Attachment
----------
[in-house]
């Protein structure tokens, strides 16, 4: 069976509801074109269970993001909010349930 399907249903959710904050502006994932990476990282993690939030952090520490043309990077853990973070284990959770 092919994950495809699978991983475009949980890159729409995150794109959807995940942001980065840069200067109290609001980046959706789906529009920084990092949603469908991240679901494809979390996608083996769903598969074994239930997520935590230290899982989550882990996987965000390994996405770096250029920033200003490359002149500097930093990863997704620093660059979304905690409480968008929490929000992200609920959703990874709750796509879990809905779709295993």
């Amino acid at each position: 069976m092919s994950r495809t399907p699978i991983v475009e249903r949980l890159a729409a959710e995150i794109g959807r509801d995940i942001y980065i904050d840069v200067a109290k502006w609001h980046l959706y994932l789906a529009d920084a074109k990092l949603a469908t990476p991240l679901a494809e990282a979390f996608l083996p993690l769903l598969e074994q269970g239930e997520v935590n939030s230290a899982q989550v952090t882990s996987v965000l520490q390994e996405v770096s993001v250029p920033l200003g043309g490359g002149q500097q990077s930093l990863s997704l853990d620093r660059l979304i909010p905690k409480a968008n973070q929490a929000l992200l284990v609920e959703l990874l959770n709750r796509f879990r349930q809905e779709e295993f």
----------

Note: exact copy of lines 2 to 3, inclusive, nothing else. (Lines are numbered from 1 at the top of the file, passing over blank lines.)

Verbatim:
């Protein structure tokens, strides 16, 4: 069976509801074109269970993001909010349930 399907249903959710904050502006994932990476990282993690939030952090520490043309990077853990973070284990959770 092919994950495809699978991983475009949980890159729409995150794109959807995940942001980065840069200067109290609001980046959706789906529009920084990092949603469908991240679901494809979390996608083996769903598969074994239930997520935590230290899982989550882990996987965000390994996405770096250029920033200003490359002149500097930093990863997704620093660059979304905690409480968008929490929000992200609920959703990874709750796509879990809905779709295993």
């Amino acid at each position: 069976m092919s994950r495809t399907p699978i991983v475009e249903r949980l890159a729409a959710e995150i794109g959807r509801d995940i942001y980065i904050d840069v200067a109290k502006w609001h980046l959706y994932l789906a529009d920084a074109k990092l949603a469908t990476p991240l679901a494809e990282a979390f996608l083996p993690l769903l598969e074994q269970g239930e997520v935590n939030s230290a899982q989550v952090t882990s996987v965000l520490q390994e996405v770096s993001v250029p920033l200003g043309g490359g002149q500097q990077s930093l990863s997704l853990d620093r660059l979304i909010p905690k409480a968008n973070q929490a929000l992200l284990v609920e959703l990874l959770n709750r796509f879990r349930q809905e779709e295993f």